Here is the podcast
Here is a video on the issue of grammar, just to stoke the fire a little.
To move our discussion of grammar along, I have done a little podcast on the subject, since I am too lazy to write it all out. I will produce a transcript later and put it into the LingQ English library.
I regularly read about heritage language learners in North America. Who are they?Dos this term refer to someone whose parents speak another language at home, or also someone who comes from a home where one of the parents speaks another language? What about someone whose grandparents spoke another language at home, but whose parents speak English at home? What about someone whose ancestry is, for example, Japanese, but whose parents came from Brazil and are Portuguese speaking , is the heritage Japanese or Brazilian? Just wondering.
There are two groups among language learners, the grammar lovers and the grammar haters. I would like to run a survey to find out which group is larger, at least among the readers of this blog. I would like your help in defining the two groups. I want to have two accurate definitions of these groups. How should I describe them. Here is a start. Remember, at this point, I do not want to know which group you belong to, I just want to know if these descriptions are accurate, if we can improve on them. The survey will come in a separate post.Grammar lovers would say: I love grammar, and I find it necessary to have a solid grasp of grammar in order to learn a language. I want to understand the logic of the language before I start. The many grammar terms are necessary in order to explain the intricacy of the language. Once I understand how the language works, I can learn it much faster. If I encounter a problem, I want an explanation of why this structure or word is used instead of another. Grammar haters would say: When I read grammar explanations my eyes glaze over. I cannot remember the explanations nor the various verb or noun endings or other details of grammar. I find most grammar terms, unhelpful and confusing and I ignore them. I prefer to get on with listening and reading, and acquiring words. Once I have some familiarity with the language, then I do not mind reviewing some grammar rules and tables, just to confirm what I have discovered, and possibly to fill in some gaps. When I encounter problems in the language, I just move on. I rarely ask why?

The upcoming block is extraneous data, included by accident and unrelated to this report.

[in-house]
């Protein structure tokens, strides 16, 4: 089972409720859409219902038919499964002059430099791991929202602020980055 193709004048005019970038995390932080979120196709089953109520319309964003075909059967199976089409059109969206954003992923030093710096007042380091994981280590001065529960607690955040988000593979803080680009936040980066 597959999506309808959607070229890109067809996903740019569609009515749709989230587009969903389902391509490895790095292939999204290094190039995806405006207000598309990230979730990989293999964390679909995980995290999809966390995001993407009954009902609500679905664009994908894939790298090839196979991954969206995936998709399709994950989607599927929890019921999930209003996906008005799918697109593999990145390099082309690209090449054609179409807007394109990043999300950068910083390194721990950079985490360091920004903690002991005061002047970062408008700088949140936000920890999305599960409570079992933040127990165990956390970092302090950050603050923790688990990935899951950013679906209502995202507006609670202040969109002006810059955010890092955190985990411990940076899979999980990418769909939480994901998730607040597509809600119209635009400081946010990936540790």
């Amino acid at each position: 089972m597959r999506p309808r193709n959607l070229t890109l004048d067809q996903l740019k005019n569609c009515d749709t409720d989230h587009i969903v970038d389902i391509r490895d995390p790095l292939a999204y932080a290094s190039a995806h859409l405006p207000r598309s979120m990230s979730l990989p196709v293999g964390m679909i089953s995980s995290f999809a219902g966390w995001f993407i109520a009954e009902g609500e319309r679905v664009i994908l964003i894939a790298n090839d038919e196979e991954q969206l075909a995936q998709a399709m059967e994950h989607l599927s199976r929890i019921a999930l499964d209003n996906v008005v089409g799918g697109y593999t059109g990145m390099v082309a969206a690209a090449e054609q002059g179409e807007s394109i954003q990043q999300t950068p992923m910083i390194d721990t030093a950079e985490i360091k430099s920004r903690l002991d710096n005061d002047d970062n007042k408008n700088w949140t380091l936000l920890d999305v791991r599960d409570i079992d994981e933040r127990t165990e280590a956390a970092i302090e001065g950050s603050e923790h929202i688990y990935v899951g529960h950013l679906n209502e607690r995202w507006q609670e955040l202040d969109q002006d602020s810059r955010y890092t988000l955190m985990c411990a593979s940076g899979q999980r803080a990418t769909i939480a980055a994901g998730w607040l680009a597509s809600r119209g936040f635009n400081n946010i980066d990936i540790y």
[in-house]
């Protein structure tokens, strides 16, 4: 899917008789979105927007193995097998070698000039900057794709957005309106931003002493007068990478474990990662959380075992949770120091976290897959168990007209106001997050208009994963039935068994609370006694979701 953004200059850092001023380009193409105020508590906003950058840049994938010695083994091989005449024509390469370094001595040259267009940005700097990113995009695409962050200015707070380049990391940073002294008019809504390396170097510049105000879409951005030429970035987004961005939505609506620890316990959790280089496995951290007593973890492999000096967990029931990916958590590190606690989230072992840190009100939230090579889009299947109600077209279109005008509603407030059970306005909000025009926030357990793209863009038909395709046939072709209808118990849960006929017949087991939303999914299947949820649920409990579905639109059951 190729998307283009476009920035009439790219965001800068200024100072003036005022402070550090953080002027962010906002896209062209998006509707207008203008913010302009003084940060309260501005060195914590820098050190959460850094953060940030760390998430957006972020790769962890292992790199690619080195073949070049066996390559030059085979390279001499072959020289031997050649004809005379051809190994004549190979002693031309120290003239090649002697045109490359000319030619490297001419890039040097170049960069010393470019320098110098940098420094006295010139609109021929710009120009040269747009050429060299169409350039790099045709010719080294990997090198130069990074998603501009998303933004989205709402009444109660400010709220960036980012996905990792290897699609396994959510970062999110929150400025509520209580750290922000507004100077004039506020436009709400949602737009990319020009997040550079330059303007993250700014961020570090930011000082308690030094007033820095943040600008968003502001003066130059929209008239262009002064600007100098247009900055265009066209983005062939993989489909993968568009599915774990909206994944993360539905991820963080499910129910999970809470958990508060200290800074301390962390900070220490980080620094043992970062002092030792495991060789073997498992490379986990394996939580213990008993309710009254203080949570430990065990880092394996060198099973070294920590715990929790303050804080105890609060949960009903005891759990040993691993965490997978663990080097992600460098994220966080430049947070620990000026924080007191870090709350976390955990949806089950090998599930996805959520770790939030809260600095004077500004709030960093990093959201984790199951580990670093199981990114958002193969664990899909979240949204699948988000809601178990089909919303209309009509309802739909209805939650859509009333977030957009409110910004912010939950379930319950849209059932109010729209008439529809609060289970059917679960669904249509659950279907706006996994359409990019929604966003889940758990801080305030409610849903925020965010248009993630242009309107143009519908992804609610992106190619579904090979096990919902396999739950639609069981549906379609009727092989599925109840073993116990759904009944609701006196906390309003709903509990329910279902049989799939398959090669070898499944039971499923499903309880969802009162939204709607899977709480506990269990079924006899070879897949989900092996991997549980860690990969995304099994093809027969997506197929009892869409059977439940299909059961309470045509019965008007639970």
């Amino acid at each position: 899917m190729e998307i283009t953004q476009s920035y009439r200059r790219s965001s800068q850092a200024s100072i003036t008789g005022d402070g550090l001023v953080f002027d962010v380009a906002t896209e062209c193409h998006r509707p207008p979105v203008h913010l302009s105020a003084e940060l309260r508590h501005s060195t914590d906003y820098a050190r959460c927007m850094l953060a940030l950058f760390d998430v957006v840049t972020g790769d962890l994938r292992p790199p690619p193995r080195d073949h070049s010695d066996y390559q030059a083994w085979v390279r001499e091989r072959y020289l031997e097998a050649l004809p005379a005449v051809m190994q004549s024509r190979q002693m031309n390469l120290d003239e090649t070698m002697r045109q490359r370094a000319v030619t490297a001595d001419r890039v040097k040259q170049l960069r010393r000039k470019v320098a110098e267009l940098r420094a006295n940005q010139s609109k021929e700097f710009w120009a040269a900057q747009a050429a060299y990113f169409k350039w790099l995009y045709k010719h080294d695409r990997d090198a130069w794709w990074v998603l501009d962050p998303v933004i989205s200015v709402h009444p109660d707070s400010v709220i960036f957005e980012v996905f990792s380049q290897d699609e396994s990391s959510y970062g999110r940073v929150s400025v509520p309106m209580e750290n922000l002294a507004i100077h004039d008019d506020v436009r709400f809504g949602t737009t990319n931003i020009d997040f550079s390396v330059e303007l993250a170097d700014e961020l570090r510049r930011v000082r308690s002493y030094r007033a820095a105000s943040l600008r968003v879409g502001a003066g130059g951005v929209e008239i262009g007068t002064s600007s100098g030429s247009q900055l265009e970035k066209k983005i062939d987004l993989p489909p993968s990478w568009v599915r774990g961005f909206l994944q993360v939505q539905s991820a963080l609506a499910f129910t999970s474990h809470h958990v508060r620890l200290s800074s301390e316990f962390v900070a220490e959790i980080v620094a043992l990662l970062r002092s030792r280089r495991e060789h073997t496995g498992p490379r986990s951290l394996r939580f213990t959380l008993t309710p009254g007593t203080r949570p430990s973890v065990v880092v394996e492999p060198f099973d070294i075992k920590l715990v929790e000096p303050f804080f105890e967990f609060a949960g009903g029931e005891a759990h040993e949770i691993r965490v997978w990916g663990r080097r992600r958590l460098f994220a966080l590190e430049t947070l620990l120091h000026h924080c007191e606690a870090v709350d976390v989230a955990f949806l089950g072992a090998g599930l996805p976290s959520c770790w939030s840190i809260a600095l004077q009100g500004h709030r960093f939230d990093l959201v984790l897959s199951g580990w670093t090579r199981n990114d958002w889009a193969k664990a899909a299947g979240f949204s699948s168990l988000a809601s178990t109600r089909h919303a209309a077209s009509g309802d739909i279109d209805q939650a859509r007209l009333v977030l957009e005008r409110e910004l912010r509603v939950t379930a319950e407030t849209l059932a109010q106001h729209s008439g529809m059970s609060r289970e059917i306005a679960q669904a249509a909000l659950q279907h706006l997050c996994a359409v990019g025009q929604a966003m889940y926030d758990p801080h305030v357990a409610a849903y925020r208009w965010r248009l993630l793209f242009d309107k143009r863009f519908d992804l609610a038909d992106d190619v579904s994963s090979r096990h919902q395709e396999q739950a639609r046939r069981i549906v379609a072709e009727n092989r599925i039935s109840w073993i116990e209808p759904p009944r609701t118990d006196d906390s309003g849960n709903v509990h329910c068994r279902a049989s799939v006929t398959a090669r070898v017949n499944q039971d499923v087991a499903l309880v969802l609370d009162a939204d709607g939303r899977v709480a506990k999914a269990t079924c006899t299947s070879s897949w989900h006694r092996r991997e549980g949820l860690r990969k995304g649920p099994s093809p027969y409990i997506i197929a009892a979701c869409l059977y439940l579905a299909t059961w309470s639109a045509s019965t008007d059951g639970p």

Khatzumoto speaks much better Japanese then I do, Deko tells me in a comment here. I saw a video of Khatzumoto speaking Japanese. He is excellent,casual, natural and it strikes me, as a non-native,that he is very native like. I am very impressed. I am also impressed by his commitment and contribution to language learning. He has obviously influenced and inspired many people.My Japanese works for me. I can communicate socially and professionally. I can read and understand. I have some audio books here and one day want to do more Japanese literature and improve my vocabulary. I have not lived in Japan since 1982 and am unlikely to achieve the easy spoken Japanese level that Khatzumoto has. His Japanese suits his situation and needs. Mine is sufficient for mine. I had two employees once, selling into the Japanese market. One spoke plodding Japanese, with a strong accent. The other was good enough to go on TV. The customers preferred the one with the plodding Japanese, not because his Japanese was plodding, but because he was better at his job and more reliable. It could just as easily have been the other way around. Who and what you are will come out, whether you speak flawlessly with no accent or not. How fluent you are is a separate issue from who you are. Khatzumoto the man is more than just the way he speaks Japanese. Speaking languages is not like figure skating or a dog show. We do not need to be judged. We learn languages for ourselves, for our own purposes, and they belong to us. We can be satisfied with them, or we can seek to improve. It is up to us.